Survivor of Ariz. sweat lodge ceremony speaks out
FLAGSTAFF, Ariz. — More than 50 followers of spiritual guru James Arthur Ray had just endured five strenuous days of fasting, sleep-deprivation and mind-altering breathing exercises when he led them into a sweat lodge ceremony.
It was supposed to be a religious awakening, the culmination of a $9,000-plus-a-person retreat outside Sedona, Ariz., aimed at helping people find a new vision for life. But it wasn’t long before the ceremony turned into a terrifying experience.
People were vomiting in the stifling heat, gasping for air, and lying lifeless on the sand and gravel floor beneath them, according to participant Beverley Bunn. One man was burned when he crawled into the rocks, seemingly unaware of what he was doing, she said. Ultimately, three people would die.
When participants exhibited weakness, Ray urged them to push past it and chided those who wanted to leave, she said. “I can’t get her to move. I can’t get her to wake up,” Bunn recalls hearing from two sides of the 415-square-foot sweat lodge. Ray’s response: “Leave her alone, she’ll be dealt with in the next round.”
Bunn, a 43-year-old Texas resident, provided her wrenching description of the sweat lodge tragedy in an interview with The Associated Press, the first public account from a participant in the Oct. 8 ceremony.
It also marks a significant revelation in the criminal investigation into Ray over the episode because it portrays him as driving participants to stay in the lodge despite signs all around him that the situation had gone bad.
Investigators are considering bringing charges against the guru and trying to learn about his actions that night in a case that has cast a harsh spotlight on Ray and his self-help empire.
[…]Robert Brown, brother of sweat lodge victim Kirby Brown, and Tom McFeeley, a family spokesperson, talk to Harry Smith about what they’ve learned in the wake of three deaths in the Arizona desert. CBS News.
Ray told participants the sweat lodge ceremony would be one of the most intense experiences of their lives.
As it neared the end, Bunn said some participants found themselves physically and mentally unable to tend to those around them. After the eighth round, Ray instructed them to exit the sweat lodge just has they had entered — going clockwise, a movement meant to symbolize being inside a mother’s womb.
What followed was a triage situation with people laid out on tarps and water being thrown on them to bring down body temperatures. Some people weren’t breathing and had bloodshot eyes. One woman unknowingly walked toward the fire before someone grabbed her, Bunn said.
Shouts of “we need water, we need water,” rang out. “They couldn’t fill up the buckets fast enough,” Bunn said.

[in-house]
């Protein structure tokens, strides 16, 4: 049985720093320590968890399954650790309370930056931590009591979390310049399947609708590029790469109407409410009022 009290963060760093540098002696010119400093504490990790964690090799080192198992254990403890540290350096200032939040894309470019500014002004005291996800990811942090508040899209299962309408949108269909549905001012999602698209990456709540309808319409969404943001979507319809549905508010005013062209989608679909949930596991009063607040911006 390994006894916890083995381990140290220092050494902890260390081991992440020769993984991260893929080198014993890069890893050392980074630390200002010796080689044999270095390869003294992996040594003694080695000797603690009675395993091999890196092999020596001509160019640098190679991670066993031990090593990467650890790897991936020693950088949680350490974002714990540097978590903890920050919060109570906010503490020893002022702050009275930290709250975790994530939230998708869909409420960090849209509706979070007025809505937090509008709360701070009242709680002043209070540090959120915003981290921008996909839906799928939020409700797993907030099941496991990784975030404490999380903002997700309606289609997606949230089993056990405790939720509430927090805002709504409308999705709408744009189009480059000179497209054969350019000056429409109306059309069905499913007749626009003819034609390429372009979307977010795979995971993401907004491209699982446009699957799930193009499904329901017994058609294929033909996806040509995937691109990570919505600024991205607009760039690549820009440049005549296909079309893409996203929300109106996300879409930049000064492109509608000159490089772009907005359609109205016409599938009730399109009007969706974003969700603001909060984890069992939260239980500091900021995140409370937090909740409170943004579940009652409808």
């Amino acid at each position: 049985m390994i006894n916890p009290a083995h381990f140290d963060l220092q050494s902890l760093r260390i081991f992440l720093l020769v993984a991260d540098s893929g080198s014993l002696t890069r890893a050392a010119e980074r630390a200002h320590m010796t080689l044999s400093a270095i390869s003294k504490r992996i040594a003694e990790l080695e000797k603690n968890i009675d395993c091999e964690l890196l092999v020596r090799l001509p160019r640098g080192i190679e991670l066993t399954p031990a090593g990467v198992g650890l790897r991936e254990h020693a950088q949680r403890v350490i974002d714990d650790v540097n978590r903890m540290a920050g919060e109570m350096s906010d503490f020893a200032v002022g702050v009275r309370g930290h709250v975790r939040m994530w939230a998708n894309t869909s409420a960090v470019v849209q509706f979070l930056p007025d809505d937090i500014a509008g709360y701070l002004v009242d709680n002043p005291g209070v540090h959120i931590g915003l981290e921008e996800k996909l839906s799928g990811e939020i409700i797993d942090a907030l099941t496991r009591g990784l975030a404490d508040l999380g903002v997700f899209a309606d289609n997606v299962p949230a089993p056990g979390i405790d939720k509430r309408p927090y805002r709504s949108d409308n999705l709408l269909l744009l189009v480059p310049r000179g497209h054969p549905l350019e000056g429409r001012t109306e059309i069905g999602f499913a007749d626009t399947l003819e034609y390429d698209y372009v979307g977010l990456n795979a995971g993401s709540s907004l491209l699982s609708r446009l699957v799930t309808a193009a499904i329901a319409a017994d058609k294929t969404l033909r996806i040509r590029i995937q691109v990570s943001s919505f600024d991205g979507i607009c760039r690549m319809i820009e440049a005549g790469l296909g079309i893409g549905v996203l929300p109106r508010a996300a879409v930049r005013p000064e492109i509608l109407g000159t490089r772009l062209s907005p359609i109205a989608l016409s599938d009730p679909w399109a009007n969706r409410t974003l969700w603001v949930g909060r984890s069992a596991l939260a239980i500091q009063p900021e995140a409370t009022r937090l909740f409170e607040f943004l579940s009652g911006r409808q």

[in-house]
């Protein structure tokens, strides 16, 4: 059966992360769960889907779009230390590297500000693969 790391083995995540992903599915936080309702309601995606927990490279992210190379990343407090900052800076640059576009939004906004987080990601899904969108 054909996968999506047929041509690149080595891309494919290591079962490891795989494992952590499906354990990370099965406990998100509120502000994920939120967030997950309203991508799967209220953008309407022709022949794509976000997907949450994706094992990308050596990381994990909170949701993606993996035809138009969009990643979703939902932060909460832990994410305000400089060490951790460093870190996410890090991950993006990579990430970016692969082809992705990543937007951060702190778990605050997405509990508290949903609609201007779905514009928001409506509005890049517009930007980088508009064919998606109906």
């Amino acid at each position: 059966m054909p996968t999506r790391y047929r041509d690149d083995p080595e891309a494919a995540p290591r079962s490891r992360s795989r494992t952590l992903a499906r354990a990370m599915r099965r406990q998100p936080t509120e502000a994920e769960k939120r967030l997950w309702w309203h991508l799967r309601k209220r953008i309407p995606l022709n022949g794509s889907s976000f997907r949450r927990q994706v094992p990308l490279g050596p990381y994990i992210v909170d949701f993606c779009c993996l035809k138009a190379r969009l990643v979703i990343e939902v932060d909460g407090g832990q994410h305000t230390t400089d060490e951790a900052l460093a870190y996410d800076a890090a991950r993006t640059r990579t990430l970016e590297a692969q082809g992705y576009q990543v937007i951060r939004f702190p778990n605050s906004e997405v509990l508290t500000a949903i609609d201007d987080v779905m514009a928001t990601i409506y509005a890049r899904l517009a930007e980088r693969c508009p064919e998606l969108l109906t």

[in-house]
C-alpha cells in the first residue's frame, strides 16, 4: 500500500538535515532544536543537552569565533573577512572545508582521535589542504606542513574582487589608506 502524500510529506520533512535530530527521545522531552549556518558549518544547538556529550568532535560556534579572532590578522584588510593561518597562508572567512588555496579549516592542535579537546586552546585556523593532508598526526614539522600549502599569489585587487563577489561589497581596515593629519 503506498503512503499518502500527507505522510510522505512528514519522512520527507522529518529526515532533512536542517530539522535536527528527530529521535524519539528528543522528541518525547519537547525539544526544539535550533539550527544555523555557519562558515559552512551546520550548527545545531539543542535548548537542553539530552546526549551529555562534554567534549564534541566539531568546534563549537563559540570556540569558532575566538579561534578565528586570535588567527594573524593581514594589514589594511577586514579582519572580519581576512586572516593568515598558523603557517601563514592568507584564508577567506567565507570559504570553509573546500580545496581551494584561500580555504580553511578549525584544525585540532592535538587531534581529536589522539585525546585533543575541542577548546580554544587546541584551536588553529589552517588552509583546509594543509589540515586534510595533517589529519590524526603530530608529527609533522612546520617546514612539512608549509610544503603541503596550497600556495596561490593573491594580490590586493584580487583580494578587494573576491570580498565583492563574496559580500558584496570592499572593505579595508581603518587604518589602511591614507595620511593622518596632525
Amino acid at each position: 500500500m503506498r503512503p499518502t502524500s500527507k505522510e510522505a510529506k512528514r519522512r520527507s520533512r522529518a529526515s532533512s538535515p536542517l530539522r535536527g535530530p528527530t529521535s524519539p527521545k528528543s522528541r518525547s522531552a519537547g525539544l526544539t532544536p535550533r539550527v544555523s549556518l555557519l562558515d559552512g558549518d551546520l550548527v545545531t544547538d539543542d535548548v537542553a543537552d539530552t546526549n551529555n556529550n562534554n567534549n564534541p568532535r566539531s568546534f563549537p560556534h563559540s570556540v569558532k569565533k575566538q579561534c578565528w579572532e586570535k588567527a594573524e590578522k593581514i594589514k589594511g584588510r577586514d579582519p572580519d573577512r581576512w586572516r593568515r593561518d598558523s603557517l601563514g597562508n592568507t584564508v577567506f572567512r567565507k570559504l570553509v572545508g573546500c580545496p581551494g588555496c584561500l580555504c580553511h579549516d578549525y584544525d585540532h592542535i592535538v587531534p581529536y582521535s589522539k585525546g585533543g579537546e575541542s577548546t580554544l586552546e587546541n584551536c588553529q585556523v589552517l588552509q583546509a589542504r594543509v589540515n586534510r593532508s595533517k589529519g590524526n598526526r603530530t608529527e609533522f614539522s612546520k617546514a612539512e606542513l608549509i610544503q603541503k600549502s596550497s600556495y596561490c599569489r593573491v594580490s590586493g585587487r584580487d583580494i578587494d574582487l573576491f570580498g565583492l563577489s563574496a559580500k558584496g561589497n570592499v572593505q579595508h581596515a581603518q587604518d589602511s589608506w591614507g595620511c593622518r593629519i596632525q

Off to the side, a medical doctor participating in the retreat performed CPR on Shore and Brown with the aid of others. When Bunn asked if she could help because she knew CPR, she was told to stay back.
Ray was standing about 10 feet away, watching, Bunn said. “He didn’t do anything, he didn’t participate in helping. He did nothing. He just stood there.”
Survivor’s story offers look inside sweat lodge
The leader of a Sedona-area sweat-lodge ceremony that left three people dead had encouraged participants to fight through the pain brought on by the extreme heat in order to achieve a higher level of consciousness, said an attorney for a southern Arizona woman who survived the ordeal.Sweat-lodge participants say leader urged them to stay inside, AZFamily.com
Before the ceremony, the leader, personal-development guru James Arthur Ray, had sent participants on a 36-hour outdoor fast in which they were denied food and water, the attorney said Tuesday.
Sidney Spencer passed out in the two-hour sweat-lodge ceremony that Ray ran at the culmination of the “Spiritual Warrior” retreat, said her attorney, Ted Schmidt. She spent four days in a Flagstaff hospital with multiple organ failure, he said.
Schmidt gave The Arizona Republic Spencer’s account of the ceremony at the Angel Valley Retreat Center, the first description from a person who was inside the sweat lodge that day.
A representative for Ray declined to comment Tuesday and pointed to a statement the spiritual leader released at a conference in Denver that same evening.
“I have reached out to all of the families personally, but feel the need to say more. I feel your pain. I accept your anger. And I pray for you all to have some measure of peace and comfort. I want you to know that I too want to know what happened that caused this horrible tragedy,” the statement read. “People are throwing out accusations and disparaging me and our mission.”
Schmidt said Spencer plans to file a civil lawsuit against Ray in coming weeks.
Schmidt said most of the attendees at Ray’s retreat had participated in other events with the spiritual-financial guru in the past; they had developed a sense of trust in Ray’s teachings to fight through obstacles to achieve a higher realm of spirituality.
Ray has kept up a slate of national appearances with supporters who have participated in past events.
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